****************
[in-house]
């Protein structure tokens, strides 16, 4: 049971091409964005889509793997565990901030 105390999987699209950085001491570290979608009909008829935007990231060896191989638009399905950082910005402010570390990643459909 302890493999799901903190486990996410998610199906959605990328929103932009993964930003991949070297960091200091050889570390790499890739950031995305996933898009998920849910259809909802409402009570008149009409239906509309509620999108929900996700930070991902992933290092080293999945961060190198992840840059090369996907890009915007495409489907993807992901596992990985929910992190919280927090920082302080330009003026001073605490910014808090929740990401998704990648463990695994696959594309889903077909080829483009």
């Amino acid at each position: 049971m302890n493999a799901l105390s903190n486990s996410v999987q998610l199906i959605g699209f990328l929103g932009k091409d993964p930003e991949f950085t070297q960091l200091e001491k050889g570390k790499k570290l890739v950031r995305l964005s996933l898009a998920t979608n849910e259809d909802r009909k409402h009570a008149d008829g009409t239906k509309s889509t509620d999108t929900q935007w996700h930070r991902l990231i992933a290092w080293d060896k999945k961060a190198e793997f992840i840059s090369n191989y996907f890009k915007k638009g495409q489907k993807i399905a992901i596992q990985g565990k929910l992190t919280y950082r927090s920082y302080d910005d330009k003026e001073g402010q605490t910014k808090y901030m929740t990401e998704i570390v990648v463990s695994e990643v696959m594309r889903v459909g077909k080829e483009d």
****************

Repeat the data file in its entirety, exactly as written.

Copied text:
[in-house]
């Protein structure tokens, strides 16, 4: 049971091409964005889509793997565990901030 105390999987699209950085001491570290979608009909008829935007990231060896191989638009399905950082910005402010570390990643459909 302890493999799901903190486990996410998610199906959605990328929103932009993964930003991949070297960091200091050889570390790499890739950031995305996933898009998920849910259809909802409402009570008149009409239906509309509620999108929900996700930070991902992933290092080293999945961060190198992840840059090369996907890009915007495409489907993807992901596992990985929910992190919280927090920082302080330009003026001073605490910014808090929740990401998704990648463990695994696959594309889903077909080829483009």
């Amino acid at each position: 049971m302890n493999a799901l105390s903190n486990s996410v999987q998610l199906i959605g699209f990328l929103g932009k091409d993964p930003e991949f950085t070297q960091l200091e001491k050889g570390k790499k570290l890739v950031r995305l964005s996933l898009a998920t979608n849910e259809d909802r009909k409402h009570a008149d008829g009409t239906k509309s889509t509620d999108t929900q935007w996700h930070r991902l990231i992933a290092w080293d060896k999945k961060a190198e793997f992840i840059s090369n191989y996907f890009k915007k638009g495409q489907k993807i399905a992901i596992q990985g565990k929910l992190t919280y950082r927090s920082y302080d910005d330009k003026e001073g402010q605490t910014k808090y901030m929740t990401e998704i570390v990648v463990s695994e990643v696959m594309r889903v459909g077909k080829e483009d």